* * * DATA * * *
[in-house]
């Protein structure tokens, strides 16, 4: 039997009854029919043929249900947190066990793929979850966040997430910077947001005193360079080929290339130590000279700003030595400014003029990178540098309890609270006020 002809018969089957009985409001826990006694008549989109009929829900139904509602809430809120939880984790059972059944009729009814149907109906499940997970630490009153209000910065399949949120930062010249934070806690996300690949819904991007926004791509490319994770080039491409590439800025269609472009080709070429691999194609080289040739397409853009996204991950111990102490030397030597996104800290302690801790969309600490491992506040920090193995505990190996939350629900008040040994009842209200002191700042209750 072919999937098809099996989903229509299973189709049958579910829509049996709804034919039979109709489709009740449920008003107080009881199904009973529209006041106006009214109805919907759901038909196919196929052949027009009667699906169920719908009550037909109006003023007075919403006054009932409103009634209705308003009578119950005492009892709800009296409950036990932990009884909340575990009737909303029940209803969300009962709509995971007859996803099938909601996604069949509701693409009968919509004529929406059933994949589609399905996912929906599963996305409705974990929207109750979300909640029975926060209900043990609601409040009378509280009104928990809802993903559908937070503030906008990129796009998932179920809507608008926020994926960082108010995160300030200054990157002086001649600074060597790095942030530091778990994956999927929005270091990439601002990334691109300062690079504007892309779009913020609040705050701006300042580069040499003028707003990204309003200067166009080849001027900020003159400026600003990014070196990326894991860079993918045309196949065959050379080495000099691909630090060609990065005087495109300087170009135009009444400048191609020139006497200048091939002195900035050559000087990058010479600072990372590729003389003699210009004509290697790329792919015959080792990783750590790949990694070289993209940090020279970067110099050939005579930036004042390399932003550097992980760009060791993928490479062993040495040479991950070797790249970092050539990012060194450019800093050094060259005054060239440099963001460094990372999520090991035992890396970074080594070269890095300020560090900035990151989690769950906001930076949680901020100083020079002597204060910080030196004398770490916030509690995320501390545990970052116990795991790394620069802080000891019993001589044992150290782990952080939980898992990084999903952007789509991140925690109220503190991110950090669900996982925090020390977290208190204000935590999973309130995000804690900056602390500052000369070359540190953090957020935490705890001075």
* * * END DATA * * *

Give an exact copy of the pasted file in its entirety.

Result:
[in-house]
């Protein structure tokens, strides 16, 4: 039997009854029919043929249900947190066990793929979850966040997430910077947001005193360079080929290339130590000279700003030595400014003029990178540098309890609270006020 002809018969089957009985409001826990006694008549989109009929829900139904509602809430809120939880984790059972059944009729009814149907109906499940997970630490009153209000910065399949949120930062010249934070806690996300690949819904991007926004791509490319994770080039491409590439800025269609472009080709070429691999194609080289040739397409853009996204991950111990102490030397030597996104800290302690801790969309600490491992506040920090193995505990190996939350629900008040040994009842209200002191700042209750 072919999937098809099996989903229509299973189709049958579910829509049996709804034919039979109709489709009740449920008003107080009881199904009973529209006041106006009214109805919907759901038909196919196929052949027009009667699906169920719908009550037909109006003023007075919403006054009932409103009634209705308003009578119950005492009892709800009296409950036990932990009884909340575990009737909303029940209803969300009962709509995971007859996803099938909601996604069949509701693409009968919509004529929406059933994949589609399905996912929906599963996305409705974990929207109750979300909640029975926060209900043990609601409040009378509280009104928990809802993903559908937070503030906008990129796009998932179920809507608008926020994926960082108010995160300030200054990157002086001649600074060597790095942030530091778990994956999927929005270091990439601002990334691109300062690079504007892309779009913020609040705050701006300042580069040499003028707003990204309003200067166009080849001027900020003159400026600003990014070196990326894991860079993918045309196949065959050379080495000099691909630090060609990065005087495109300087170009135009009444400048191609020139006497200048091939002195900035050559000087990058010479600072990372590729003389003699210009004509290697790329792919015959080792990783750590790949990694070289993209940090020279970067110099050939005579930036004042390399932003550097992980760009060791993928490479062993040495040479991950070797790249970092050539990012060194450019800093050094060259005054060239440099963001460094990372999520090991035992890396970074080594070269890095300020560090900035990151989690769950906001930076949680901020100083020079002597204060910080030196004398770490916030509690995320501390545990970052116990795991790394620069802080000891019993001589044992150290782990952080939980898992990084999903952007789509991140925690109220503190991110950090669900996982925090020390977290208190204000935590999973309130995000804690900056602390500052000369070359540190953090957020935490705890001075």